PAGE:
Affinity comparison of different THCA synthase to CBGA using modeling computational approaches
The Δ9-Tetrahydrocannabinol (THCA) is the primary psychoactive compound of Cannabis Sativa. It is produced by Δ1- Tetrahydrocannabinolic acid synthase (THCA) which catalyzes the oxidative cyclization of cannabigerolic acid (CBGA) the precursor of the THCA. In this study, we were interested by the three dimensional structure of THCA synthase protein. Generation of models were done by MODELLER v9.11 and homology modeling with Δ1-tetrahydrocannabinolic acid (THCA) synthase X ray structure (PDB code 3VTE) on the basis of sequences retrieved from GenBank. Procheck, Errat, and Verify 3D tools were used to verify the reliability of the six 3D models obtained, the overall quality factor and the Prosa Z-score were also used to check the quality of the six modeled proteins. The RMSDs for C-alpha atoms, main-chain atoms, side-chain atoms and all atoms between the modeled structures and the corresponding template ranged between 0.290 Å-1.252 Å, reflecting the good quality of the obtained models. Our study of the CBGA-THCA synthase docking demonstrated that the active site pocket was successfully recognized using computational approach. The interaction energy of CBGA computed in ‘fiber types’ proteins ranged between -4.1 95 kcal/mol and -5.95 kcal/mol whereas in the ‘drug type’ was about -7.02 kcal/mol to -7.16 kcal/mol, which maybe indicate the important role played by the interaction energy of CBGA in the determination of the THCA level in Cannabis Sativa L. varieties. Finally, we have proposed an experimental design in order to explore the binding energy source of ligand-enzyme in Cannabis Sativa and the production level of the THCA in the absence of any information regarding the correlation between the enzyme affinity and THCA level production. This report opens the doors to more studies predicting the binding site pocket with accuracy from the perspective of the protein affinity and THCA level produced in Cannabis Sativa.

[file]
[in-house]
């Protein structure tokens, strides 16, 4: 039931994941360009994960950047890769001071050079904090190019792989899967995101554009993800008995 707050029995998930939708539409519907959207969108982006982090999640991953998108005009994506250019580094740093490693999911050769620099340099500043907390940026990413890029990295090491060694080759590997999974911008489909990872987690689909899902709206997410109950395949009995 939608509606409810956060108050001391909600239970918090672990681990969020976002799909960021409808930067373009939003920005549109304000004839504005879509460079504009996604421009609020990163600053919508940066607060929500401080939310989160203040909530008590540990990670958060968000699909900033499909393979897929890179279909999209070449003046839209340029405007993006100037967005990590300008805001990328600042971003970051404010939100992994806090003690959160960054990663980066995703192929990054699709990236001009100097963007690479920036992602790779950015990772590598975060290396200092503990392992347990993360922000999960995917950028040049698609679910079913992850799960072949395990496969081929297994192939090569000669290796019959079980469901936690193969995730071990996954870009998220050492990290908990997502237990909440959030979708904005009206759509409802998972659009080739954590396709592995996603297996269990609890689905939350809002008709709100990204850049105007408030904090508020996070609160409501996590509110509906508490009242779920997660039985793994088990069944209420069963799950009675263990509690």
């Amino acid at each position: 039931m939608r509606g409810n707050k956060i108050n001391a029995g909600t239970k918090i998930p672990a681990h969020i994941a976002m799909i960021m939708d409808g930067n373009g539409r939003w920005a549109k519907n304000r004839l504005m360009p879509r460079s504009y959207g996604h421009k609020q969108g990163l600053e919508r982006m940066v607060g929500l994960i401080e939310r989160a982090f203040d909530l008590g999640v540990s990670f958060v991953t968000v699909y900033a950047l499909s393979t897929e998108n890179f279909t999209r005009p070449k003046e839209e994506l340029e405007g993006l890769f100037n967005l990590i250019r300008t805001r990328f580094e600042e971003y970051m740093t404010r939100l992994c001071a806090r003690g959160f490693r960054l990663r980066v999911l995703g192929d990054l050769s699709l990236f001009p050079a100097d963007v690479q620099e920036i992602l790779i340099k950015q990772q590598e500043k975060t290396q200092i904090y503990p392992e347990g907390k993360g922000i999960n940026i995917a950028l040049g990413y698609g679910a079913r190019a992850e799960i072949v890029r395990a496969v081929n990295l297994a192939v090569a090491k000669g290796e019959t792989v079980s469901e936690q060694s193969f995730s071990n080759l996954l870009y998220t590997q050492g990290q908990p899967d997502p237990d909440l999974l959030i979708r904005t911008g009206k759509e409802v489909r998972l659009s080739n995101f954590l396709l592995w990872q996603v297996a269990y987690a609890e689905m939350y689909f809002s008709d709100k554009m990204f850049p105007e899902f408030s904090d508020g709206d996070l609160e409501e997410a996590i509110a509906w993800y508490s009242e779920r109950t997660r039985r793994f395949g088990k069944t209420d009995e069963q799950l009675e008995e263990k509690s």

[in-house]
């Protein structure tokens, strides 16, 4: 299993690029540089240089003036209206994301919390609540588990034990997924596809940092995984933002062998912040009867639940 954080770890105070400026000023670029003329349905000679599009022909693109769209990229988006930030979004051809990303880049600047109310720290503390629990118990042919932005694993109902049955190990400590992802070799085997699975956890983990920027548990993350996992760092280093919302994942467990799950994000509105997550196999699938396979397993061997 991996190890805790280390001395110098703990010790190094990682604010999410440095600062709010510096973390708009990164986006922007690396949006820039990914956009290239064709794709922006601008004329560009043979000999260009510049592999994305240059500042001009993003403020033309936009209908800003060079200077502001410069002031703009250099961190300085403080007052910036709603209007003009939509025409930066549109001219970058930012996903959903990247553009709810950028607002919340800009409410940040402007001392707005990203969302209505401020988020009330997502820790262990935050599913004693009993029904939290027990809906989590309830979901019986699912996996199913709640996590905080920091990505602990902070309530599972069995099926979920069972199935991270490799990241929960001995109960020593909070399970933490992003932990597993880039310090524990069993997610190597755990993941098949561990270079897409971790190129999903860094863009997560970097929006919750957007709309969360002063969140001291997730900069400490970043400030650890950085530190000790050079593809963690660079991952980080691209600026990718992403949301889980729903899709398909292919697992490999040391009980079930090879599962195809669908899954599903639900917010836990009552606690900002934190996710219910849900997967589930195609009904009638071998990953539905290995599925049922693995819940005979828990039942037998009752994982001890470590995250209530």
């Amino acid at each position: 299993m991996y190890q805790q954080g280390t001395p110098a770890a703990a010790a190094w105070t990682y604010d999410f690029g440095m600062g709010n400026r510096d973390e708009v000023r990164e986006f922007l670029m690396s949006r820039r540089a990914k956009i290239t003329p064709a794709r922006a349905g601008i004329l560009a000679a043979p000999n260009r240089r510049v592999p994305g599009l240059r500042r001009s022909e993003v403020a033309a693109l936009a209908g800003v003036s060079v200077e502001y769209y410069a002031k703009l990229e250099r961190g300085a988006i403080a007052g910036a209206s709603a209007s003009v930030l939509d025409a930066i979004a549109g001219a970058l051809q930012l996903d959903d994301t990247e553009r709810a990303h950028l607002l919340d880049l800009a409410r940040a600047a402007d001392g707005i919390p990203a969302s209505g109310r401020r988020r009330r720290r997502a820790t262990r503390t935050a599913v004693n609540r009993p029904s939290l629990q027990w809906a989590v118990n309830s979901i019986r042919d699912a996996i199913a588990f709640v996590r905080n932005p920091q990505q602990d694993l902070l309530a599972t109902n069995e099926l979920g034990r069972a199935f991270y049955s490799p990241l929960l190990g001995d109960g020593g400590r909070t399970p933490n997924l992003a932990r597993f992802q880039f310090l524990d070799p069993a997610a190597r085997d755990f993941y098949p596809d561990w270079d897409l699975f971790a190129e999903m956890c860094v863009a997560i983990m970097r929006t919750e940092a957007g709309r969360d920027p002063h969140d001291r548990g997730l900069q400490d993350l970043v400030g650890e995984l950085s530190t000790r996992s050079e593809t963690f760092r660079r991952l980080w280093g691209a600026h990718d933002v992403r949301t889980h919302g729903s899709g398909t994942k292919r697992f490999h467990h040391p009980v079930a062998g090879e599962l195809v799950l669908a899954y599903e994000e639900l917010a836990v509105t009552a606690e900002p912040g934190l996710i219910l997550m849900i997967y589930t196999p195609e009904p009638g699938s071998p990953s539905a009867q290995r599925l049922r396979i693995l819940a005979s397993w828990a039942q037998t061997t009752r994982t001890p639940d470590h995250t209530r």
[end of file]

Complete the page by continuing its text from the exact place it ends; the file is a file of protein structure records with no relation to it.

Cannabis Sativa is one of the most used drugs in the word. However currents researches are focused on its use in medicinal application as a medication in order to relieve specific symptoms such as : AIDS, cancer, multiple sclerosis, and neurological disorders . The THCA synthase belongs to the oxygen-dependent FAD-linked oxidoreductase family containing 1 FAD-binding domain and has homology to several oxido-reductases including the berberine bridge enzyme (BBE).